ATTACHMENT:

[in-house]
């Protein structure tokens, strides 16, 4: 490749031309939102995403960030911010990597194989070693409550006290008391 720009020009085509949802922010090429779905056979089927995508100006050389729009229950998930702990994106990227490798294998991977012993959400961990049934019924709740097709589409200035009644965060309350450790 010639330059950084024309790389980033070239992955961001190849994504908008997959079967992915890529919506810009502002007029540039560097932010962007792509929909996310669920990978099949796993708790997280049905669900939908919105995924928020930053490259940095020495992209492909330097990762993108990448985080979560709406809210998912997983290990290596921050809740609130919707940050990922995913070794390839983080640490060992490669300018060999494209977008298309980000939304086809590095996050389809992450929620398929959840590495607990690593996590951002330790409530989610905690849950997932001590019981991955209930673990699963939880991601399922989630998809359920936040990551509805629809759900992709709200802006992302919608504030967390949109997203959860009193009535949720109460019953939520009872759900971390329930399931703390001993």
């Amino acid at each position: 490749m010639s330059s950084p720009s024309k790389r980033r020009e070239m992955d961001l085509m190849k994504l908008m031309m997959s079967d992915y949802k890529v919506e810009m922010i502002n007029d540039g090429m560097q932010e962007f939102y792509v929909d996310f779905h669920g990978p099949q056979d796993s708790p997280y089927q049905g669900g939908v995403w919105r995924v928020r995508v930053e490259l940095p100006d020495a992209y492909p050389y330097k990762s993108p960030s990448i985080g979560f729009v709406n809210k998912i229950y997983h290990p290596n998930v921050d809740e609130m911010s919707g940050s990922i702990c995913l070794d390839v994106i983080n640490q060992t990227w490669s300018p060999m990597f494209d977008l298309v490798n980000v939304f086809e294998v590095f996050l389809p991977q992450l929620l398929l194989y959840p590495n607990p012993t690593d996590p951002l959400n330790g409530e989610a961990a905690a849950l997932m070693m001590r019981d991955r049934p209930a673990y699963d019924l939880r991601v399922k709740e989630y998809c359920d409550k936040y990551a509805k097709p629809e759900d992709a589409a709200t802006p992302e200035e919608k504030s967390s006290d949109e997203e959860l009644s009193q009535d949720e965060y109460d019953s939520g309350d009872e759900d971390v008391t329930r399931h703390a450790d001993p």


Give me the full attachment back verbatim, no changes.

[in-house]
């Protein structure tokens, strides 16, 4: 490749031309939102995403960030911010990597194989070693409550006290008391 720009020009085509949802922010090429779905056979089927995508100006050389729009229950998930702990994106990227490798294998991977012993959400961990049934019924709740097709589409200035009644965060309350450790 010639330059950084024309790389980033070239992955961001190849994504908008997959079967992915890529919506810009502002007029540039560097932010962007792509929909996310669920990978099949796993708790997280049905669900939908919105995924928020930053490259940095020495992209492909330097990762993108990448985080979560709406809210998912997983290990290596921050809740609130919707940050990922995913070794390839983080640490060992490669300018060999494209977008298309980000939304086809590095996050389809992450929620398929959840590495607990690593996590951002330790409530989610905690849950997932001590019981991955209930673990699963939880991601399922989630998809359920936040990551509805629809759900992709709200802006992302919608504030967390949109997203959860009193009535949720109460019953939520009872759900971390329930399931703390001993």
């Amino acid at each position: 490749m010639s330059s950084p720009s024309k790389r980033r020009e070239m992955d961001l085509m190849k994504l908008m031309m997959s079967d992915y949802k890529v919506e810009m922010i502002n007029d540039g090429m560097q932010e962007f939102y792509v929909d996310f779905h669920g990978p099949q056979d796993s708790p997280y089927q049905g669900g939908v995403w919105r995924v928020r995508v930053e490259l940095p100006d020495a992209y492909p050389y330097k990762s993108p960030s990448i985080g979560f729009v709406n809210k998912i229950y997983h290990p290596n998930v921050d809740e609130m911010s919707g940050s990922i702990c995913l070794d390839v994106i983080n640490q060992t990227w490669s300018p060999m990597f494209d977008l298309v490798n980000v939304f086809e294998v590095f996050l389809p991977q992450l929620l398929l194989y959840p590495n607990p012993t690593d996590p951002l959400n330790g409530e989610a961990a905690a849950l997932m070693m001590r019981d991955r049934p209930a673990y699963d019924l939880r991601v399922k709740e989630y998809c359920d409550k936040y990551a509805k097709p629809e759900d992709a589409a709200t802006p992302e200035e919608k504030s967390s006290d949109e997203e959860l009644s009193q009535d949720e965060y109460d019953s939520g309350d009872e759900d971390v008391t329930r399931h703390a450790d001993p």